What Are the Requirements for a Corporate Name?

Every corporation must have a registered agent and a registered office. It also must have one of the following words:

  • Limited
  • Corporation
  • Company
  • Incorporated
  • Co.
  • Corp.
  • Ltd.
  • Inc.

If the original directors are listed in the Articles of Incorporation, they must hold a meeting to finish organizing the corporation by adopting bylaws, appointing officers, and continuing any other business that needs to be brought up in the meeting. If no initial directors are named, the incorporators need to hold a meeting so the directors can be elected. The board of directors or incorporators need to adopt bylaws for the business. These bylaws must include provisions for regulating affairs and managing the company.

The provisions shouldn't be inconsistent with Kentucky laws or with any provisions that are in the Articles of Incorporation. They must include how many shares the corporation is allowed to authorize. It also must set the series and classes of shares, as well as the number of shares that are issued. Every year, a shareholders' meeting must be held.

2015 Amendments and Additions to Kentucky's Business Entity Laws

On April 1, 2015, House Bill 440 was signed into law by Kentucky Gov. Steve Beshear. This 2015 legislation went into effect on June 24, 2015. Revisions were made to chapters 273 and 273A. The governor issued a press release about the bill's changes. It stated that the bill brings the Kentucky law closer to what 15 other states have by enhancing rules regarding local fundraising efforts and Little League teams.

This bill lets nonprofits free participants from obligations and debts from limited liability and file with the secretary of state. The bill also updates corporation laws for technological advances and nonprofits, and lists how nonprofits can use technology such as conference calling and email. The governor stated his approval for the updates by saying it lets organizations focus on their volunteer work instead of paperwork. They can then perform important functions such as raising money for those in need.

How Does Incorporation Begin in Kentucky?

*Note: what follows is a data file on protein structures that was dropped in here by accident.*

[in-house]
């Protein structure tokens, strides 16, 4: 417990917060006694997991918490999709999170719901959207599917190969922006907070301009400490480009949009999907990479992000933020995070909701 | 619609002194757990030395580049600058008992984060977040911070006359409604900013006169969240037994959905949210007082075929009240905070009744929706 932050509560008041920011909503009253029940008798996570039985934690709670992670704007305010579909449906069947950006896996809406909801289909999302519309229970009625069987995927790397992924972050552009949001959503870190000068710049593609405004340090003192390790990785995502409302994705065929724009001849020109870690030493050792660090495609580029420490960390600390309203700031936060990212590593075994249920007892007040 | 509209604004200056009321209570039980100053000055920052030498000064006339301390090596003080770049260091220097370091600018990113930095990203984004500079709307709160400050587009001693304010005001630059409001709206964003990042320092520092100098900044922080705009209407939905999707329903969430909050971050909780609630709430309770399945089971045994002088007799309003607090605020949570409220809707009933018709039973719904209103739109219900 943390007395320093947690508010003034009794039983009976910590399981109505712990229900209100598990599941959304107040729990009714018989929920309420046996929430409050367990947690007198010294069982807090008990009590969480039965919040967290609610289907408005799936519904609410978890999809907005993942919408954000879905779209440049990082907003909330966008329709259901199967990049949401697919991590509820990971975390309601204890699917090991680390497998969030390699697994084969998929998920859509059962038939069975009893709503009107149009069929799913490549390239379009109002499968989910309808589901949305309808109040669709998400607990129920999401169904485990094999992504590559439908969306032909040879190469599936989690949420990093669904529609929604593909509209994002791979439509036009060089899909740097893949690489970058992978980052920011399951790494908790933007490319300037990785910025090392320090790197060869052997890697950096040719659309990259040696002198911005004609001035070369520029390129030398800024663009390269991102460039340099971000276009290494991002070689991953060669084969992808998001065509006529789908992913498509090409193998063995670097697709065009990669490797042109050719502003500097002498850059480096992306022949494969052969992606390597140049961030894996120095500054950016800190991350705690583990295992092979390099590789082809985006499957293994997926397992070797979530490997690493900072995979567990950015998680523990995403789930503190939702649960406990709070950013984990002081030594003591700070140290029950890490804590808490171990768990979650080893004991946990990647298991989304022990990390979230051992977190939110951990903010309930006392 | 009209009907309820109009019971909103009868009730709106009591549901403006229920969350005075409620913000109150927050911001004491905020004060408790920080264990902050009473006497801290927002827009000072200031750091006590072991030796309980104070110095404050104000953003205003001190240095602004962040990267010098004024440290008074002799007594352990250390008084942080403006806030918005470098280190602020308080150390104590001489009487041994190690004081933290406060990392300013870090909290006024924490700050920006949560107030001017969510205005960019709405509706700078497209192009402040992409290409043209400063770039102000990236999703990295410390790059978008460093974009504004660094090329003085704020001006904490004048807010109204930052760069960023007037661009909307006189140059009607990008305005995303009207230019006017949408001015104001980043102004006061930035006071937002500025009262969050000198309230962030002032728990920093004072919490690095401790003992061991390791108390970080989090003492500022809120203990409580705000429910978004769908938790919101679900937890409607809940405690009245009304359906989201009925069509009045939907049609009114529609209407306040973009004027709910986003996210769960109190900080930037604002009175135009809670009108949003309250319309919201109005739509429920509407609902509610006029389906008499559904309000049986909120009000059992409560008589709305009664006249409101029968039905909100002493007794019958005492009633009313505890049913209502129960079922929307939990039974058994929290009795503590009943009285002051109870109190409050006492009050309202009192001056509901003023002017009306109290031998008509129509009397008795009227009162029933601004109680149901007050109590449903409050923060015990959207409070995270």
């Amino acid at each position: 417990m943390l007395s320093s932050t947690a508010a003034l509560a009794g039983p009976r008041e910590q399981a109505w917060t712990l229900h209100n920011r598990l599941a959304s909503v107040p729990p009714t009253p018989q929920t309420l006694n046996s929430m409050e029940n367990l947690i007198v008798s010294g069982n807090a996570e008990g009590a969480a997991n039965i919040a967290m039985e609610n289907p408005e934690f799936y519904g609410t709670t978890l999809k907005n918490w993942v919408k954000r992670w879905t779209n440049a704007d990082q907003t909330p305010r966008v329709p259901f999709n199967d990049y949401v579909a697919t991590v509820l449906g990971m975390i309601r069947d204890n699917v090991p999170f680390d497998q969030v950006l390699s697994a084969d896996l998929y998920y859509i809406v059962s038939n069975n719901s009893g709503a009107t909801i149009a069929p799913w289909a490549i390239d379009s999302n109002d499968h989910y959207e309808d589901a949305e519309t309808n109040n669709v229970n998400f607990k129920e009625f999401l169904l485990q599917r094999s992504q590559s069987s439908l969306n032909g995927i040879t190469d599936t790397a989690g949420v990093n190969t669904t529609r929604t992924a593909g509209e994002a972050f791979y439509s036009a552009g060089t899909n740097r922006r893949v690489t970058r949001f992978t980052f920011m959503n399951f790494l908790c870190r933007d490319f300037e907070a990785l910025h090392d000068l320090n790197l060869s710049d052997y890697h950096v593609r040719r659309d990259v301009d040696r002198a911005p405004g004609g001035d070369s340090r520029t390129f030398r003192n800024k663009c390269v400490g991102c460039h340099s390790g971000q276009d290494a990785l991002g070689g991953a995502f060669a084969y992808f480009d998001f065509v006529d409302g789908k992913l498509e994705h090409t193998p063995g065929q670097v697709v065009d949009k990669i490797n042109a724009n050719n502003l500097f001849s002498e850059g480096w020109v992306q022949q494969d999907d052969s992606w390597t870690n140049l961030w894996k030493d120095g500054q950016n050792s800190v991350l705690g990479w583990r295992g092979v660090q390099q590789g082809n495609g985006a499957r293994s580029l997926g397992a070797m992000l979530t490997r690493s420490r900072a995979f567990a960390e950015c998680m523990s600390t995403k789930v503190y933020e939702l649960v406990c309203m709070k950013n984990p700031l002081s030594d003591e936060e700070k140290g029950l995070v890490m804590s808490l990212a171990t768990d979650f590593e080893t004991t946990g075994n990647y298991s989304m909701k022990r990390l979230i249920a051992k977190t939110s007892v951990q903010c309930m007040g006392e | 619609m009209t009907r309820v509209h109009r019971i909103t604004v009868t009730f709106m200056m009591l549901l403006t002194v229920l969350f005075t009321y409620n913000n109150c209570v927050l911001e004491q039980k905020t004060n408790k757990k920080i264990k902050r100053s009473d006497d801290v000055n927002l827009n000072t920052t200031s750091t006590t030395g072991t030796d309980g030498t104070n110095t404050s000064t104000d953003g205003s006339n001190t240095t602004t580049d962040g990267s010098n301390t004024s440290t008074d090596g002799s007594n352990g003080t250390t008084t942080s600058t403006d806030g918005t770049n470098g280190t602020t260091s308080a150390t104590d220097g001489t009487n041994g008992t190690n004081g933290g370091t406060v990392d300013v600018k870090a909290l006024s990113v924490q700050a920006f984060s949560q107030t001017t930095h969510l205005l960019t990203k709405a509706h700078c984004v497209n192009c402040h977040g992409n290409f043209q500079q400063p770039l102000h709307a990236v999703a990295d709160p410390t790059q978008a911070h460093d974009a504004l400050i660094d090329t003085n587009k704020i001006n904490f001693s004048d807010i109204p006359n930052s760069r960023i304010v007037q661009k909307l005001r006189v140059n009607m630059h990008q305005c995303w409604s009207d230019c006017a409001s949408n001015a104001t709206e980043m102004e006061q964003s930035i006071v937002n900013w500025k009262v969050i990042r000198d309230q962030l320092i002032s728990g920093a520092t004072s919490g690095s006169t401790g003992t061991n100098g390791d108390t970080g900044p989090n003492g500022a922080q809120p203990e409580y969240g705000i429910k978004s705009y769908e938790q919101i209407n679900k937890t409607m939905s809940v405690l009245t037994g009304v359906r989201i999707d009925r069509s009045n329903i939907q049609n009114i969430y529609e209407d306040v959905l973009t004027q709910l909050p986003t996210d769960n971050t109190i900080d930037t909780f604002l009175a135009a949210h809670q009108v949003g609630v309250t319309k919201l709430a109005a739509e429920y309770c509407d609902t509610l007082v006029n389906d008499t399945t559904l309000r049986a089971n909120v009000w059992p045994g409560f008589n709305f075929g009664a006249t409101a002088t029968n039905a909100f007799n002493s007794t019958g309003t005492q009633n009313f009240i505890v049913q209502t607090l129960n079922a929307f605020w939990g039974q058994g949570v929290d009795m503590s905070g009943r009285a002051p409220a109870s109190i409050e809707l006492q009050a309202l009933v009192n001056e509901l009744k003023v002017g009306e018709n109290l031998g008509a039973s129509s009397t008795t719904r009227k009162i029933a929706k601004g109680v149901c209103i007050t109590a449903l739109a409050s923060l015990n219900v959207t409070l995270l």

Incorporation in Kentucky starts with the Articles of Incorporation being delivered to the secretary of state to be filed. One or more people can be the incorporator. It's important for the Articles of Incorporation to include the corporation's name, how many shares it can issue, the address of the registered office, and the name of the registered agent. Also required are the names and addresses of every incorporator and the mailing address for the principal office of the corporation.

It can also include all the names and addresses of the initial directors, the reason why the corporation is being put together, the board of directors and shareholders, the liability of shareholders for any debts of the corporation, and what value the classes of shares or authorized shares are.

Who Can Exercise the Powers of the Corporation?

All corporate powers must be handled by the board of directors. The bylaws or Articles of Incorporation might designate the qualifications that are required for the directors. Directors must be elected at every annual meeting, and they can hold special or regular meetings. The quorum of the board of directors is mainly made up of directors.

Kentucky Business Entity Filing Act (BEFA)

The Kentucky Business Entity Filing Act was approved in 2011. It controls a majority of the procedures and processes by which domestic and foreign business entities can interact with the secretary of state's office. While varying business entity acts often contain provisions that talk about common themes — such as required documents that must be filed, registered agent and office qualification, and entity names — there are circumstances where provisions are inconsistent or nonexistent.

The main goal of the Business Entity Filing Act is to establish common rules that apply to a variety of business entities. Practitioners should see a decrease in transaction costs so they won't have to track any nonsensical distinctions between differing acts. This should decrease the overall error rate.

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